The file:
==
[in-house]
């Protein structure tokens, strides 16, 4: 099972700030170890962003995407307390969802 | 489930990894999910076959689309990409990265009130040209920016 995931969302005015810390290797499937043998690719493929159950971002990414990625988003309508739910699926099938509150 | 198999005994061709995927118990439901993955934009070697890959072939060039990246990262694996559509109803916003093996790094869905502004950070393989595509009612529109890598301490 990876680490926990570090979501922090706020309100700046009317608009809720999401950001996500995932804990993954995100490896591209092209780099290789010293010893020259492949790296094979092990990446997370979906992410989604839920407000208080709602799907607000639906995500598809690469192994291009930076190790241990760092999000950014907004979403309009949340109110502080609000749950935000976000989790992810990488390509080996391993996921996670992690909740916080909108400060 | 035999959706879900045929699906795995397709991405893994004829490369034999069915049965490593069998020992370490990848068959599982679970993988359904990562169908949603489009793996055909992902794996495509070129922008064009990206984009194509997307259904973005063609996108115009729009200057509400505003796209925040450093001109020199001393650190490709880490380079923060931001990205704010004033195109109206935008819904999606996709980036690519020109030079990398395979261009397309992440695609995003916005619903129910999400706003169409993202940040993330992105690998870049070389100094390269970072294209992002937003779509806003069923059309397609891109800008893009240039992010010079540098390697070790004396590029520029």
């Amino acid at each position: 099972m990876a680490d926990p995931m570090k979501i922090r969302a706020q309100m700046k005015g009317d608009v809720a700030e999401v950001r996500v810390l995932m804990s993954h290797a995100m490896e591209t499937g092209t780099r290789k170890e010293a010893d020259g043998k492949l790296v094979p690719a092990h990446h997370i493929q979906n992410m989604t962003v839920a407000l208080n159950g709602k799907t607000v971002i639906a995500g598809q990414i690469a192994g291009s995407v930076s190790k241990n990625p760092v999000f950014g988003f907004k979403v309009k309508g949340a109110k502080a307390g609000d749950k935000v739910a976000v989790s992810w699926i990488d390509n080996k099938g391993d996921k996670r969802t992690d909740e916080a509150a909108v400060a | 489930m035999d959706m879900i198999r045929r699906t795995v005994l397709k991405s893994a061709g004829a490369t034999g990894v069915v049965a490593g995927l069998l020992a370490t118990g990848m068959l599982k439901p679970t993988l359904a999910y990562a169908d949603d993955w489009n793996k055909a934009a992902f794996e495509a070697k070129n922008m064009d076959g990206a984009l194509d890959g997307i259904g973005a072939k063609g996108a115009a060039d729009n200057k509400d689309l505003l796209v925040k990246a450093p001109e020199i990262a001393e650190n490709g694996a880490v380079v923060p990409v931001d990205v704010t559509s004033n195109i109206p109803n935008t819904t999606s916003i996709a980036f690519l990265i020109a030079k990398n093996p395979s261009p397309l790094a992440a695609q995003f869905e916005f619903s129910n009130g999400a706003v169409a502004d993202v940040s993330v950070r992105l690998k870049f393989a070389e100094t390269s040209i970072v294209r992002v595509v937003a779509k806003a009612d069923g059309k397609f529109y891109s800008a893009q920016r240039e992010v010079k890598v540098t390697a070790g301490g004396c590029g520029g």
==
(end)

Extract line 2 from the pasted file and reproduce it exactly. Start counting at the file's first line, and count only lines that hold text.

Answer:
């Protein structure tokens, strides 16, 4: 099972700030170890962003995407307390969802 | 489930990894999910076959689309990409990265009130040209920016 995931969302005015810390290797499937043998690719493929159950971002990414990625988003309508739910699926099938509150 | 198999005994061709995927118990439901993955934009070697890959072939060039990246990262694996559509109803916003093996790094869905502004950070393989595509009612529109890598301490 990876680490926990570090979501922090706020309100700046009317608009809720999401950001996500995932804990993954995100490896591209092209780099290789010293010893020259492949790296094979092990990446997370979906992410989604839920407000208080709602799907607000639906995500598809690469192994291009930076190790241990760092999000950014907004979403309009949340109110502080609000749950935000976000989790992810990488390509080996391993996921996670992690909740916080909108400060 | 035999959706879900045929699906795995397709991405893994004829490369034999069915049965490593069998020992370490990848068959599982679970993988359904990562169908949603489009793996055909992902794996495509070129922008064009990206984009194509997307259904973005063609996108115009729009200057509400505003796209925040450093001109020199001393650190490709880490380079923060931001990205704010004033195109109206935008819904999606996709980036690519020109030079990398395979261009397309992440695609995003916005619903129910999400706003169409993202940040993330992105690998870049070389100094390269970072294209992002937003779509806003069923059309397609891109800008893009240039992010010079540098390697070790004396590029520029």